Partner Elsa Gidlow
150 Joice St, San Francisco, CA 94108
Violet Winifred Leslie Henry Anderson (December 15, 1882 — June 20, 1935), known professionally as V. Henry-Anderson (with or without the hyphen), was a Scottish-born golfer and partner of poet Elsa Gidlow.
Violet Winifred Leslie Henry Anderson was from Blairgowrie, Perthshire, the daughter of Isaac Henry-Anderson and Katherine Blyth. Her father was a solicitor and secretary of the Blairgowrie Golf Club before he went bankrupt in 1904 and left his family. Violet Henry-Anderson moved to Canada as a young woman with her brothers Godfrey and Edward in 1908. They settled in Montreal. She sold her knitting to pay her tuition at secretarial school.
V. Henry-Anderson learned to play golf in her youth in Edinburgh. At age 12 she won a prize playing in a mixed foursome with her brother at Blairgowrie, where she won the Watson gold medal twice in 1900. In 1906 she won Lady Annesley's Challenge Cup. She was the only non-Irish medalist (finalist) at the Ladies Championship in Newcastle, County Down, in 1907, and was considered "quite to be reckoned in the first flight of lady golfers" by a commentator at the time.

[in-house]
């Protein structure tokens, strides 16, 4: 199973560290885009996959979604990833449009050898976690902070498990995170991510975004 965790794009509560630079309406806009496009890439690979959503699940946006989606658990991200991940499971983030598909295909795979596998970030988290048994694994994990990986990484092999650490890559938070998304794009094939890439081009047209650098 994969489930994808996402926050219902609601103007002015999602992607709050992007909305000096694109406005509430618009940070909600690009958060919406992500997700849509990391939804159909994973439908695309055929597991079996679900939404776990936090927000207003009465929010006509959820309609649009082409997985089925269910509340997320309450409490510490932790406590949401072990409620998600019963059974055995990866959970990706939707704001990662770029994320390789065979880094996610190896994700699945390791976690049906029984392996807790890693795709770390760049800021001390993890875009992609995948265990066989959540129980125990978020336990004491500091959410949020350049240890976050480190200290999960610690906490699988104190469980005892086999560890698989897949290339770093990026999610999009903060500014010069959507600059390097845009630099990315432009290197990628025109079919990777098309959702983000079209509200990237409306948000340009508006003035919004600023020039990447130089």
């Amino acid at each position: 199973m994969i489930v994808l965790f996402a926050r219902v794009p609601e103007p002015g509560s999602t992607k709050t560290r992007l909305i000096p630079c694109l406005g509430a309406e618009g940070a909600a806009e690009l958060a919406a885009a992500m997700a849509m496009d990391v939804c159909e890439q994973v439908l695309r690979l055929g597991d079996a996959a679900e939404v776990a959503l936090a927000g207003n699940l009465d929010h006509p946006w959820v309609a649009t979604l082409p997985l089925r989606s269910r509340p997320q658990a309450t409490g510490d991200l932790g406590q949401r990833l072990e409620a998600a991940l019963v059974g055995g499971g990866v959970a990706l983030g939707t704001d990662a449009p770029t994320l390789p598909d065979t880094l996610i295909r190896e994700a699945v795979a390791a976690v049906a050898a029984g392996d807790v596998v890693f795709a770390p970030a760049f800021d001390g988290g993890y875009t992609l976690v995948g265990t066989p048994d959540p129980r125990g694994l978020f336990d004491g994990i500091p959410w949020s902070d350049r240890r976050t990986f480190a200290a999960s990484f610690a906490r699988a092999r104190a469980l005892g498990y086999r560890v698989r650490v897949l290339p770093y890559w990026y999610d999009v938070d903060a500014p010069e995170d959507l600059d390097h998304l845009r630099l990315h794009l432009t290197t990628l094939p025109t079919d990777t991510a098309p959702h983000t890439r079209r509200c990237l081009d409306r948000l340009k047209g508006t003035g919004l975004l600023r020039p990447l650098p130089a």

In Canada, she helped to popularize golf as a women's game, first as a member of the Royal Montreal Ladies Golf Club. In 1909 she won the women's amateur championship of the Royal Canadian Golf Association. In western Canada she won the Vancouver Ladies Golf Championship three times in four years, between 1917 and 1920, and the Ladies City Golf Championship in 1922.
Violet Henry Anderson was called "Tommy" by friends. She was in a relationship with actress Mona Shelley; they lived together in Vancouver and New York City before they separated. Henry-Anderson and poet Elsa Gidlow were partners for about thirteen years, from 1922. "We were profoundly sure of our right to be as we were, to love and live in our chosen way, we were happy in it," recalled Gidlow of her time with Henry-Anderson, many years later. They moved to San Francisco together in 1926. Violet Henry-Anderson, a heavy smoker, died there in 1935, from lung cancer, aged 53 years. Gidlow described Henry-Anderson's death as "like an amputation of a part of myself."